There’s an enemy among us: Overused words. Overused words are blogging parasites that are hellbent are turning every blog into sounding like it was composed by somebody from this movie. We’re all guilty of using (and abusing) them, so in an effort to quash this bad habit, we’ve composed a list of words that are no longer welcome in (y)our blogs.
Groundbreaking: We know that something like curing cancer or a change in civil rights laws can be truly considering groundbreaking. Fine. But most of us use it to describe the new Apple product or our favorite smartphone app and that’s just wrong. See also GAME CHANGER, INNOVATIVE and REVOLUTIONARY
Fail: Unless you are 11 years old and you’re referring to a skateboarding trick gone awry, you are no longer permitted to use the word “fail.” We love it, too, but it’s time to let it go back to the schoolyard. You’ll be okay. We promise. See also EPIC, EPIC FAIL and BEAST
Literally: We’ve literally beaten this word into submission and literally overused to the point it no longer means anything. So now we must bury it forever. Literally. See also TOTALLY, SERIOUSLY and I KNOW RIGHT
Awesome: Recently voted the most overused word in the English language, awesome is fun to use in a sarcastic manner. But ultimately everything awesome has been awesome for so long that the word no longer has any value. See also AMAZING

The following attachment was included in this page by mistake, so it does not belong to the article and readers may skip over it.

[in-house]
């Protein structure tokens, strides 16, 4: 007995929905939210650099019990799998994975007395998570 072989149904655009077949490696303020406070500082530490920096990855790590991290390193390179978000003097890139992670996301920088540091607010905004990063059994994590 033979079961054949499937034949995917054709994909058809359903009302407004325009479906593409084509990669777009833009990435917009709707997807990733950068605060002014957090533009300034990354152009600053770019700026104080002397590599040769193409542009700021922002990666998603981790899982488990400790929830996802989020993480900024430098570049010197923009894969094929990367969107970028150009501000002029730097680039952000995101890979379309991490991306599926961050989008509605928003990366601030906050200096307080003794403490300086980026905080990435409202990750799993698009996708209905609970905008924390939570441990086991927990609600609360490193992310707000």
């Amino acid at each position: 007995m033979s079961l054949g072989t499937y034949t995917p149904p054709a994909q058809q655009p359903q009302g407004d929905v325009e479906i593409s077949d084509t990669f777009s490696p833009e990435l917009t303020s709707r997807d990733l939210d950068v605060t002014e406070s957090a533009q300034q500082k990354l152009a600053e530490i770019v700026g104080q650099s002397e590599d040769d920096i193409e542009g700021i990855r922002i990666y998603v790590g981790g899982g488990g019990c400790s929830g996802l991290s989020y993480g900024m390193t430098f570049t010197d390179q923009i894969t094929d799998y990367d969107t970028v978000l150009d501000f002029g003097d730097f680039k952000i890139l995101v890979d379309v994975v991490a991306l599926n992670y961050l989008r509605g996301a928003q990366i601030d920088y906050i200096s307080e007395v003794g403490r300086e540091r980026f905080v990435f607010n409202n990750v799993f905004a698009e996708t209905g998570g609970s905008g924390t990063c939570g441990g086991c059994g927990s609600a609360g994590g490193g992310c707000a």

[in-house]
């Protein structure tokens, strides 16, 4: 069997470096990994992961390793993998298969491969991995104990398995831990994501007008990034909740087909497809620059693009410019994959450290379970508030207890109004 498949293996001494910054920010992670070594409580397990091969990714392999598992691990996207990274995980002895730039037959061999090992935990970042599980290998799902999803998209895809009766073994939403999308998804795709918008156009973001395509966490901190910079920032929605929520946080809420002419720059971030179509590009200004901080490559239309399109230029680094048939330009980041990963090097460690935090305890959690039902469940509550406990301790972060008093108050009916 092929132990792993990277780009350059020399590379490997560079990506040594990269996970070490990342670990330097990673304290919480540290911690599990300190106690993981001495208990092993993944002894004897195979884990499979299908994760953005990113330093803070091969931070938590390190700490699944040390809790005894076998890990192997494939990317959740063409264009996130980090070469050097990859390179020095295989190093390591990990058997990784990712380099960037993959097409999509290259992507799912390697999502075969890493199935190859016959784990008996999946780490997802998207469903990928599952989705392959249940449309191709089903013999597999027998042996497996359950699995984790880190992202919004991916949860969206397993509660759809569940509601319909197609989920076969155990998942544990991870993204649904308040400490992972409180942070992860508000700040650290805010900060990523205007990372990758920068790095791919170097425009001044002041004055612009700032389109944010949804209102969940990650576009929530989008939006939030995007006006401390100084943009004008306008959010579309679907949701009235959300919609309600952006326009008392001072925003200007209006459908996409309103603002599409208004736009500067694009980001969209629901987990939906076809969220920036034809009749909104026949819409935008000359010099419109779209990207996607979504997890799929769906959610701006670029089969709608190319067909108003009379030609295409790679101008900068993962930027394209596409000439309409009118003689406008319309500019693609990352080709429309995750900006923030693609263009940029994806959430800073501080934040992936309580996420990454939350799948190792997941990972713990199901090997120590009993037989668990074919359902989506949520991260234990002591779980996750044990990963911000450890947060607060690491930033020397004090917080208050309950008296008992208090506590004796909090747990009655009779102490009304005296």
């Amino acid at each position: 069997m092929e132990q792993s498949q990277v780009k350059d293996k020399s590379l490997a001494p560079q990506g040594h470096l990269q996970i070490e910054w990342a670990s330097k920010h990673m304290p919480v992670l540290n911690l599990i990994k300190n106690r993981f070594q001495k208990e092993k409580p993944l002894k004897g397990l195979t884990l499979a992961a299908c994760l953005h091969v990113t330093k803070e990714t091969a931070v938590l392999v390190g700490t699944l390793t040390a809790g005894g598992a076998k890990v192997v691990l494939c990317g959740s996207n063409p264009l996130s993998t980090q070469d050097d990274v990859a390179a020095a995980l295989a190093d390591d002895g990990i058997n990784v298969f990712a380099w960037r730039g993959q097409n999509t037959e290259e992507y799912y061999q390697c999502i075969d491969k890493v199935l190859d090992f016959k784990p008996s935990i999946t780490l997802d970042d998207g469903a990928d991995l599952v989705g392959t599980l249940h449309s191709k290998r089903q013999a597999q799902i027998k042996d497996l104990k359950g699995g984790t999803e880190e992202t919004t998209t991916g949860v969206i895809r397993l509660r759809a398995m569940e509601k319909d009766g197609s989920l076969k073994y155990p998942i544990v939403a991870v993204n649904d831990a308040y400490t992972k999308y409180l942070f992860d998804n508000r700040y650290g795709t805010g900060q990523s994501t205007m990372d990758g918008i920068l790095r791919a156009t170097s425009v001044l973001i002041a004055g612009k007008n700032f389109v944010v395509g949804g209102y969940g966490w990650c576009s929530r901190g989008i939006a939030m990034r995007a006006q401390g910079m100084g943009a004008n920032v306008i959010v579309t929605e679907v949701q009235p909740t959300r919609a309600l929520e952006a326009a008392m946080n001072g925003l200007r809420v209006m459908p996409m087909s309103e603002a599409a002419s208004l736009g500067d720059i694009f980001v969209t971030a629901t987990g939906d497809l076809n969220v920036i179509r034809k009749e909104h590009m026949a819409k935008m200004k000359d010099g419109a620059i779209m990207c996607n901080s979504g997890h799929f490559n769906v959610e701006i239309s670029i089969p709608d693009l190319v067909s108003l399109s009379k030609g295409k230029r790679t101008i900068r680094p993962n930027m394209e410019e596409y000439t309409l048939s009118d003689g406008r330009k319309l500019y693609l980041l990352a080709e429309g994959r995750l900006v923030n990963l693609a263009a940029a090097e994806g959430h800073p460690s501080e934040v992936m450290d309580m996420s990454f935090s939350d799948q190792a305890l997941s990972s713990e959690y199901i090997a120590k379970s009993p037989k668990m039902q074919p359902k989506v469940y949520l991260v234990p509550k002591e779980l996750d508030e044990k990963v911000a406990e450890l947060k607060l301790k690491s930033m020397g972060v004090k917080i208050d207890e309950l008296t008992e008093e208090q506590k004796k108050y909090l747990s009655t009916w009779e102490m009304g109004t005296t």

Leader/Leading: The PR word of choice to describe everything from an actual leader to something that couldn’t lead if it tried, “leader” and its verb cousin “leading” are words we simply don’t trust when they appear in front of a brand. And that’s a problem. See also EXPERT
Dynamic: Another PR crutch, dynamic is a grand and fun word that should be used to describe something incredible and complex, not some CEO who’s trying to pimp his self-help book. See also FASCINATING and COMPLEX
Awkward: Sadly, this is a great word but it’s been overused. Baby giraffes trying to walk, teenage boys as a species, your ex showing up with your best friend at a party are all awkward — we agree. But thanks to seeing this word everywhere, we’ll just have to find new ways to describe them. See also UNCOMFORTABLE
Random: Random, when used to describe something that is “without definite aim, direction, rule, or method” is acceptable. Random used to describe things that are awful or that actually can be explained is not. Use sparingly and appropriately or you’ll lose the privilege completely. Don’t test us.
Does this mean we’ll never use “awesome” again? Probably not, but we’ll try to cut back. In the meantime, what are some of the words and phrases that make you crazy? Let us hear all of your groundbreaking, amazing thoughts in the comments section below!
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